MPs and horticulture reps discuss labour issues
27 October 2016, The Gisborne Herald
More than 50 horticulture producers and government agency representatives attended a meeting at the Bushmere Arms yesterday hosted by Activate Tairawhiti, called to discuss labour issues the industry faces here over the next three to five years.
The meeting called for support from Government for a “shop window” for horticulture in this district and a support person on the ground to help co-ordinate labour resources.
“The growth in horticulture here will generate more than 1200 new jobs over the next three to five years,” said Activate Tairawhiti chief executive Steve Breen.
“A fantastic opportunity is there for a strong partnership across the various horticulture industries here with Government.”
Mr Breen said there was a “positive approach” from all concerned at the meeting over practical actions to take advantage of the future opportunities for the industry.
Minister of Social Development and East Coast MP Anne Tolley told the meeting the Goverment wants to invest in people looking for work in the region.
“They have potential and we as Government have to find ways to dig out that potential.
“We need to work with horticulture employers to expose the jobs that are there in that industry and that will involve change.
“If we keep doing things the same way we’ll get the same result,” Mrs Tolley said.
Change for the region
“Change cannot be designed in Wellington. It must be designed here. Let’s be open. Let’s get on with it.”
LeaderBrand chief executive Richard Burke said some sort of co-ordination of labour resources was needed in the district.
“That co-ordination should be led by local industry and not by Government. There is a big volume of casual labour here, a huge pool, and it’s a bloody good one.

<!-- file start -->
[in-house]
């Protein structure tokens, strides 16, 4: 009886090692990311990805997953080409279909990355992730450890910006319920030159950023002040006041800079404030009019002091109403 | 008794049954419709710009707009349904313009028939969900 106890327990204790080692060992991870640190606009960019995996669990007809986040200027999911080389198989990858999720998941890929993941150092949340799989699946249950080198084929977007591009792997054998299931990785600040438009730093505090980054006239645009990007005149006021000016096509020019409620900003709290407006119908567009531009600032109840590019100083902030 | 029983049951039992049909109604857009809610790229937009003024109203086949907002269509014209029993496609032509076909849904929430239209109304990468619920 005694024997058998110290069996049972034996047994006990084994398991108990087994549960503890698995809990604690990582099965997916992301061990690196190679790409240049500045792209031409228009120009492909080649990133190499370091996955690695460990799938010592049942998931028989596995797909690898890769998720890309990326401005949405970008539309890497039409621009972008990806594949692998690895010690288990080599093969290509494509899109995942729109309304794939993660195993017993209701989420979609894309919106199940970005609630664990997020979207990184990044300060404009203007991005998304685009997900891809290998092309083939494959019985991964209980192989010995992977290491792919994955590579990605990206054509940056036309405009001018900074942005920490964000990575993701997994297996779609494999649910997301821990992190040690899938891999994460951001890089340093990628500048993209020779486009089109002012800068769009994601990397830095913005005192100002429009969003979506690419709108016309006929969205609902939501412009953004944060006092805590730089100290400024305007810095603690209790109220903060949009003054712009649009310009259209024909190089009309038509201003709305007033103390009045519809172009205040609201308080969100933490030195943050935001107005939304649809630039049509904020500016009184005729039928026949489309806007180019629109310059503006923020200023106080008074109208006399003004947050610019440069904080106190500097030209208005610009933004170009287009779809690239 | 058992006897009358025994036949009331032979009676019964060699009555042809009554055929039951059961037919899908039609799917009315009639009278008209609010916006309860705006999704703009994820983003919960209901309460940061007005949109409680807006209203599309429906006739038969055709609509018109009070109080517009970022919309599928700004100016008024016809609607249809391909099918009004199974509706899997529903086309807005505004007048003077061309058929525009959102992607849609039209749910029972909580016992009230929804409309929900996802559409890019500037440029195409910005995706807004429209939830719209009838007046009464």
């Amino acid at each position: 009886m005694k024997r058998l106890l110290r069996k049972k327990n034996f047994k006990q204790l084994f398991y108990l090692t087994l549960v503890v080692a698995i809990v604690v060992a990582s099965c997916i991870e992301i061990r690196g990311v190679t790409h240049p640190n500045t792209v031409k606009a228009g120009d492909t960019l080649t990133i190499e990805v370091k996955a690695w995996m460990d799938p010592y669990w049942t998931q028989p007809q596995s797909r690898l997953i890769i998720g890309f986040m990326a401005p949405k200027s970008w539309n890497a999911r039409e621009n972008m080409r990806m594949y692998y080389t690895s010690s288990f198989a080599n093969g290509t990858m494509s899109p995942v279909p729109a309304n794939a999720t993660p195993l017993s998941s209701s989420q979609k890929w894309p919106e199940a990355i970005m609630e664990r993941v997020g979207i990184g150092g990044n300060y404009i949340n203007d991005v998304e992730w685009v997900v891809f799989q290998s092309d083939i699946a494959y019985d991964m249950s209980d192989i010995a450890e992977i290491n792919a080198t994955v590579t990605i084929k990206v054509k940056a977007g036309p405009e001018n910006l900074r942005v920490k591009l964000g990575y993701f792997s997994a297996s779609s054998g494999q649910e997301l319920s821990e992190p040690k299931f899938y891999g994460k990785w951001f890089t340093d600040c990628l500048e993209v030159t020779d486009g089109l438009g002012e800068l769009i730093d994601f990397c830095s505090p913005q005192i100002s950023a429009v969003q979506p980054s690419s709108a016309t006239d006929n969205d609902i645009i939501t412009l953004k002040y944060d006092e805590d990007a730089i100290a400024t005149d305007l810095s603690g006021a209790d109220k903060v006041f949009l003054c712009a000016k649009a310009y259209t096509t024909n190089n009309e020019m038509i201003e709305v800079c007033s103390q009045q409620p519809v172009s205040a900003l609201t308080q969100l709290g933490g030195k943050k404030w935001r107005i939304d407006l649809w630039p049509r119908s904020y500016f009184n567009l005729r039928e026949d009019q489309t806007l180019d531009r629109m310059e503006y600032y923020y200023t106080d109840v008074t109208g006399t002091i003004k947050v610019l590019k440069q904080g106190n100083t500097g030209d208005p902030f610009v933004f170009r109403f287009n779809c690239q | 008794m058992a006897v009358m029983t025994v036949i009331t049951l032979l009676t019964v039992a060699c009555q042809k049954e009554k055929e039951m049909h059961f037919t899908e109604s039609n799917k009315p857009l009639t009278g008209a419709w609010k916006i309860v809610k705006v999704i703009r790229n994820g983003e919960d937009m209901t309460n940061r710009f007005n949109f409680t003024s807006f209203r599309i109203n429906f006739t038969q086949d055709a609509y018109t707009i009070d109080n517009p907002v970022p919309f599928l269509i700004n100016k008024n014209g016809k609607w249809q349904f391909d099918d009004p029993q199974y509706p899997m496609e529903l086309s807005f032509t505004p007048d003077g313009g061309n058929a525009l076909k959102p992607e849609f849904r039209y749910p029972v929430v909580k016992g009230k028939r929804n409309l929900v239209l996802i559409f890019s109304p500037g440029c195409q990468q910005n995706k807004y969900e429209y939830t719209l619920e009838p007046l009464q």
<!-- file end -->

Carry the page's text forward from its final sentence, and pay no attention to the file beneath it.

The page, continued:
“I think our labour force here is the best in New Zealand and we can be really proud of that.
“If Activate Tairawhiti is serious about lifting overall employment here and about the role horticulture can play, then it should be actively involved in the process.”
Riversun owner Geoff Thorpe said the key to solving future labour force issues here was the “image” of horticulture as a career opportunity.
“It is easier to find a top class microbiologist than it is to find a top class tractor driver here.
“Our issues are finding good team leaders and supervisors — and good tractor drivers for example.
“If we can change the image and attract more people, then an apprenticeship scheme is an important solution,” Mr Thorpe said.
“There are incredibly exciting career opportunities right across the board in our industry in Gisborne.”
Getting young people on board
Kiwifruit grower representative Tim Egan said “we’ve got to get into the schools more and get more of our young people on board.”
“We have lots of different crops grown here, we’re very diverse and we need to get together more,” Mr Egan said.
“We could limit the economic growth of Gisborne if we don’t get our heads around the labour question. There could be big issues if we don’t.”
The comment was also made that the curriculum in schools needed to be changed to encourage more students into horticulture.
Scott Wilson from Kaiaponi Farms said because Gisborne was a small, relatively isolated region, it had so far escaped the labour issues experienced elsewhere.
“But we will run into problems in the future if the local labour supply is not addressed.”
Bill Thorpe from First Fresh said continuity of employment was another key factor for the workforce.
“The seasonal scaling up and down of the workforce over the next four years is going to be a challenge. We need people who come into the horticulture workforce to stay in a work routine.”